Enduring the process of figuring out how to sign up for open mic can be more painful than a first-timer’s experience on stage. Why is the guy in charge already mad? The show hasn’t even started. His job is a tough one because he’s trying to put together a professional show with a room full of amateurs. There are new people every week and most of them are clueless.
Beginner comics can be very delusional. Imagine new people walking into not only a new job, but a new career and trying to establish themselves in the first few minutes. Toss in the fact that most of them are guys in their early twenties who have more DUI’s than college credits. Sometimes they show up in crazy outfits with wacky props and crack what they consider a joke five seconds after shaking hands. They brought two dozen people to the show who they guarantee “will drink’a couple of buckets!” and they want to know why they only get four minutes of stage time. Meanwhile, the guy in charge is trying to find a way to shuffle the other two or three dozen loyal, though sometimes thinly-talented regulars onto a list that will hold a show together. There’s a lot going on, so don’t blame him if he’s a little too busy to chat about your hopes and dreams.
Often a professional comic is the one left with the duty of organizing this mess. He’s not doing it because his career has taken off. Successful headliners don’t fight over this honor because they’re either making money at a gig or able to take a night off. The guy running open mic doesn’t have this luxury so instead of going to the game with his friends, he’s stuck explaining what the light means to a clown who thinks he’s going to be Andy Kaufman and a large black woman with three stage names.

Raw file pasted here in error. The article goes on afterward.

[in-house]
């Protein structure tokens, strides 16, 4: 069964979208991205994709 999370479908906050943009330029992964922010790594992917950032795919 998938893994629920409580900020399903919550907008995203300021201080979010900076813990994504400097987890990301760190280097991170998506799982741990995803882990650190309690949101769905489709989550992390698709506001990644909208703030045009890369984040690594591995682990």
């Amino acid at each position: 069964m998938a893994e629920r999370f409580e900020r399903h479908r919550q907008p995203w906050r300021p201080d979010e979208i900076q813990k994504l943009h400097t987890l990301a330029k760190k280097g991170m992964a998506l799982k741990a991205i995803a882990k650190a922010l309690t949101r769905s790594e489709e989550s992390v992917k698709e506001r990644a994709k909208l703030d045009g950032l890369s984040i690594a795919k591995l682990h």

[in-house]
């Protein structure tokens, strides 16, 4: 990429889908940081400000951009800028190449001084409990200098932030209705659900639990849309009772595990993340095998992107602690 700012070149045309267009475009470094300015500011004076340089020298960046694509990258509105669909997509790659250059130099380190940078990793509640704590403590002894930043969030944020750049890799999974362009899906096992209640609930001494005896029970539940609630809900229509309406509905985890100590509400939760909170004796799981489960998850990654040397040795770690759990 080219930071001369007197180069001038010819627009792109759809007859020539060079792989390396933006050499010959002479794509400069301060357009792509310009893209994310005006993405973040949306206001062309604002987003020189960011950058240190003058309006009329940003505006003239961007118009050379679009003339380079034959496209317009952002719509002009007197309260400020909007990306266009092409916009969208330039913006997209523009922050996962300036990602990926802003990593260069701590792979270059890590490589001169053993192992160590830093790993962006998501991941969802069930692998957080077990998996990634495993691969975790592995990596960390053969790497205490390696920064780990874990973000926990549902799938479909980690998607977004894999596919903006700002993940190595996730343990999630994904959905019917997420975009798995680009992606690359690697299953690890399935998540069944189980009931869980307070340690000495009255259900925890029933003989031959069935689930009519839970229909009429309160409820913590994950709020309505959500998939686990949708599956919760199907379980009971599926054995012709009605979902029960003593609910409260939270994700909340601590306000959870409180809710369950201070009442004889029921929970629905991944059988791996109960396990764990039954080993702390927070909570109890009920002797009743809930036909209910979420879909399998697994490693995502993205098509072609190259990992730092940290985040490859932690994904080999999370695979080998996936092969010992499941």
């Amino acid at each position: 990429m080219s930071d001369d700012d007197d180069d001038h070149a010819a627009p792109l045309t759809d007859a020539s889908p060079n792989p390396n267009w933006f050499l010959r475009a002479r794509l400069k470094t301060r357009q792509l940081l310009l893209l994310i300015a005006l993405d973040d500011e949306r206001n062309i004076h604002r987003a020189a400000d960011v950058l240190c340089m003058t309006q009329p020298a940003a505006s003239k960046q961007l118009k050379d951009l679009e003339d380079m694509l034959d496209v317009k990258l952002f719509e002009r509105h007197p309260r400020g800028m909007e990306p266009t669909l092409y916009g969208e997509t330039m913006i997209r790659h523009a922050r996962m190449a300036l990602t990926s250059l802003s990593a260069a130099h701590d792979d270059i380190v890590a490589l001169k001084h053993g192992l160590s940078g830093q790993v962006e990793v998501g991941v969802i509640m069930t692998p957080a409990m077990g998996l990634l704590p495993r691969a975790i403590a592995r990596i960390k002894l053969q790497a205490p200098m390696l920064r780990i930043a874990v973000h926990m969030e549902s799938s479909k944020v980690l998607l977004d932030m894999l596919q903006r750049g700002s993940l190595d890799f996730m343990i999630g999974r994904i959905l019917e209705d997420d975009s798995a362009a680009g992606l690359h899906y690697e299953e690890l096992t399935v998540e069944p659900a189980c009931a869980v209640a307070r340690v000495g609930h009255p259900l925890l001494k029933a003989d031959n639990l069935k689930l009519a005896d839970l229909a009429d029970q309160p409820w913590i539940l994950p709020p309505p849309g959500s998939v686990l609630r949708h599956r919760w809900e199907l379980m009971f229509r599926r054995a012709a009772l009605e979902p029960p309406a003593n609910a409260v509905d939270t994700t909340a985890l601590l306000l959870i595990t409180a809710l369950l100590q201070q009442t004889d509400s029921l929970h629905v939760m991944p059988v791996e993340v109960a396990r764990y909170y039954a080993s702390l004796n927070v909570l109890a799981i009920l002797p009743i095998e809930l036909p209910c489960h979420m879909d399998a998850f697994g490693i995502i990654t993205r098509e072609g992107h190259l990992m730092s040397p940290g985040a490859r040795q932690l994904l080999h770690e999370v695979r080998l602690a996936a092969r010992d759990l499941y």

If you’re just starting out, don’t try to be funny during the pre-show meeting. In fact, don’t even talk. If you have any questions, just ask one of the other comics who looks like they belong. The guy running open mic should only hear you from the stage and if you have any potential at all, you’ll eventually get his attention.
This first dose of showbiz is only the beginning to the rudeness you’ll encounter along the way up the comedy food chain. If you start taking things personally this early on, you’ll be in therapy long before you’re successful enough to afford it. Brush off whatever rudeness that might be targeted at you and after a few months you’ll start to be annoyed by these new guys who strut in thinking they’re God’s gift to comedy, too. In the meantime, go give a big fat tip to the bartender who has to hear the show every week.
For tips on how to evolve from an open mic comic into one who earns money and eventually a living, try reading my book, Don’t Wear Shorts on Stage.